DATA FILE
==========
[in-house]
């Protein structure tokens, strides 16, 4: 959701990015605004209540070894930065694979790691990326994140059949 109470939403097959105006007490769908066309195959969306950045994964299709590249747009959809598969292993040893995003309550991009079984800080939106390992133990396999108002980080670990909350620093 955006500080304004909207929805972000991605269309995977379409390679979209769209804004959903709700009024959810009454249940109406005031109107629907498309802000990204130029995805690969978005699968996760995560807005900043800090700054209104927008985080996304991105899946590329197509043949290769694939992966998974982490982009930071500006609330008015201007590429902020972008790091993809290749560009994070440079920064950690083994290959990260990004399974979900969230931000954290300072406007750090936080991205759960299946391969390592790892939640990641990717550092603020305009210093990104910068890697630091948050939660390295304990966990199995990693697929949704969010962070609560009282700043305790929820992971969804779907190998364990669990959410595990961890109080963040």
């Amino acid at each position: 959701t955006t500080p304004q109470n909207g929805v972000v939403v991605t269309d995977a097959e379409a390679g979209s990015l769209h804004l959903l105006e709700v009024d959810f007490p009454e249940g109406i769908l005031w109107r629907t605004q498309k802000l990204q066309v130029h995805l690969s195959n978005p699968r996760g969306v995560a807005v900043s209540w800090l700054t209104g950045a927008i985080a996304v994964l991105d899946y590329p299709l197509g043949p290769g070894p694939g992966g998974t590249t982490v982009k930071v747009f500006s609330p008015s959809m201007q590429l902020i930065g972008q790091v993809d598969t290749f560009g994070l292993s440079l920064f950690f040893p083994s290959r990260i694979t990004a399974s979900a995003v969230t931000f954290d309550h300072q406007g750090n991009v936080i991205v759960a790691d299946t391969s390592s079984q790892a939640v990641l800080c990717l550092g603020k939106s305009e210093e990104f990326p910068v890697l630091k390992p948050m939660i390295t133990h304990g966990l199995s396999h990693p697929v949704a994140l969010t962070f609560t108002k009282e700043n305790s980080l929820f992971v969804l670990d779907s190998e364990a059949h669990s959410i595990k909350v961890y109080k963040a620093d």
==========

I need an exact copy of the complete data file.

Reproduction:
[in-house]
């Protein structure tokens, strides 16, 4: 959701990015605004209540070894930065694979790691990326994140059949 109470939403097959105006007490769908066309195959969306950045994964299709590249747009959809598969292993040893995003309550991009079984800080939106390992133990396999108002980080670990909350620093 955006500080304004909207929805972000991605269309995977379409390679979209769209804004959903709700009024959810009454249940109406005031109107629907498309802000990204130029995805690969978005699968996760995560807005900043800090700054209104927008985080996304991105899946590329197509043949290769694939992966998974982490982009930071500006609330008015201007590429902020972008790091993809290749560009994070440079920064950690083994290959990260990004399974979900969230931000954290300072406007750090936080991205759960299946391969390592790892939640990641990717550092603020305009210093990104910068890697630091948050939660390295304990966990199995990693697929949704969010962070609560009282700043305790929820992971969804779907190998364990669990959410595990961890109080963040």
């Amino acid at each position: 959701t955006t500080p304004q109470n909207g929805v972000v939403v991605t269309d995977a097959e379409a390679g979209s990015l769209h804004l959903l105006e709700v009024d959810f007490p009454e249940g109406i769908l005031w109107r629907t605004q498309k802000l990204q066309v130029h995805l690969s195959n978005p699968r996760g969306v995560a807005v900043s209540w800090l700054t209104g950045a927008i985080a996304v994964l991105d899946y590329p299709l197509g043949p290769g070894p694939g992966g998974t590249t982490v982009k930071v747009f500006s609330p008015s959809m201007q590429l902020i930065g972008q790091v993809d598969t290749f560009g994070l292993s440079l920064f950690f040893p083994s290959r990260i694979t990004a399974s979900a995003v969230t931000f954290d309550h300072q406007g750090n991009v936080i991205v759960a790691d299946t391969s390592s079984q790892a939640v990641l800080c990717l550092g603020k939106s305009e210093e990104f990326p910068v890697l630091k390992p948050m939660i390295t133990h304990g966990l199995s396999h990693p697929v949704a994140l969010t962070f609560t108002k009282e700043n305790s980080l929820f992971v969804l670990d779907s190998e364990a059949h669990s959410i595990k909350v961890y109080k963040a620093d």